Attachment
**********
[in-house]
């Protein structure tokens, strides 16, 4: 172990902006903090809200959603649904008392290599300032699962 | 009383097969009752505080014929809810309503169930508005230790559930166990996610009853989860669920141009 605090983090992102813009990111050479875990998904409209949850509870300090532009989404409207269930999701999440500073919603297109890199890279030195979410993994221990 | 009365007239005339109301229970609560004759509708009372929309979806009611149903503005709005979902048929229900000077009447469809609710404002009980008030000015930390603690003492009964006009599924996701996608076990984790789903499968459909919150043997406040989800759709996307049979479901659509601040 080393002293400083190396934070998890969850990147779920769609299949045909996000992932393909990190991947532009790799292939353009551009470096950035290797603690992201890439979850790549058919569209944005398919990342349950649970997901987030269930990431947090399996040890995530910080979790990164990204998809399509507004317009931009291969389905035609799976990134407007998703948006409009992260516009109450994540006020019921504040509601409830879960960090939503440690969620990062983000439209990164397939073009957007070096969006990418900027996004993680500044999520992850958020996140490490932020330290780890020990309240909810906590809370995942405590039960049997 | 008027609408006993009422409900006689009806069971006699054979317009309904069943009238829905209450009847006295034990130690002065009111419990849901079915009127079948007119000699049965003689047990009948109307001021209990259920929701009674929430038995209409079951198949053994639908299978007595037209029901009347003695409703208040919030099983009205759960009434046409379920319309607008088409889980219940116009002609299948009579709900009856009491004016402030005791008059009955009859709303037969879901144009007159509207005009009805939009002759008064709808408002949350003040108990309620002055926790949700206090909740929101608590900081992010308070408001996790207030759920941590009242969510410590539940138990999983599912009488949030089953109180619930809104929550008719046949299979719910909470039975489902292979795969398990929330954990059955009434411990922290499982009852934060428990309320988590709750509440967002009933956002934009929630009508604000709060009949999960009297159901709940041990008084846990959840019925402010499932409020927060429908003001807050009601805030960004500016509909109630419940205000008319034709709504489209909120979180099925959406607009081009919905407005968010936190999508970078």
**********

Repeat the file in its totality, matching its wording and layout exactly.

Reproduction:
[in-house]
């Protein structure tokens, strides 16, 4: 172990902006903090809200959603649904008392290599300032699962 | 009383097969009752505080014929809810309503169930508005230790559930166990996610009853989860669920141009 605090983090992102813009990111050479875990998904409209949850509870300090532009989404409207269930999701999440500073919603297109890199890279030195979410993994221990 | 009365007239005339109301229970609560004759509708009372929309979806009611149903503005709005979902048929229900000077009447469809609710404002009980008030000015930390603690003492009964006009599924996701996608076990984790789903499968459909919150043997406040989800759709996307049979479901659509601040 080393002293400083190396934070998890969850990147779920769609299949045909996000992932393909990190991947532009790799292939353009551009470096950035290797603690992201890439979850790549058919569209944005398919990342349950649970997901987030269930990431947090399996040890995530910080979790990164990204998809399509507004317009931009291969389905035609799976990134407007998703948006409009992260516009109450994540006020019921504040509601409830879960960090939503440690969620990062983000439209990164397939073009957007070096969006990418900027996004993680500044999520992850958020996140490490932020330290780890020990309240909810906590809370995942405590039960049997 | 008027609408006993009422409900006689009806069971006699054979317009309904069943009238829905209450009847006295034990130690002065009111419990849901079915009127079948007119000699049965003689047990009948109307001021209990259920929701009674929430038995209409079951198949053994639908299978007595037209029901009347003695409703208040919030099983009205759960009434046409379920319309607008088409889980219940116009002609299948009579709900009856009491004016402030005791008059009955009859709303037969879901144009007159509207005009009805939009002759008064709808408002949350003040108990309620002055926790949700206090909740929101608590900081992010308070408001996790207030759920941590009242969510410590539940138990999983599912009488949030089953109180619930809104929550008719046949299979719910909470039975489902292979795969398990929330954990059955009434411990922290499982009852934060428990309320988590709750509440967002009933956002934009929630009508604000709060009949999960009297159901709940041990008084846990959840019925402010499932409020927060429908003001807050009601805030960004500016509909109630419940205000008319034709709504489209909120979180099925959406607009081009919905407005968010936190999508970078």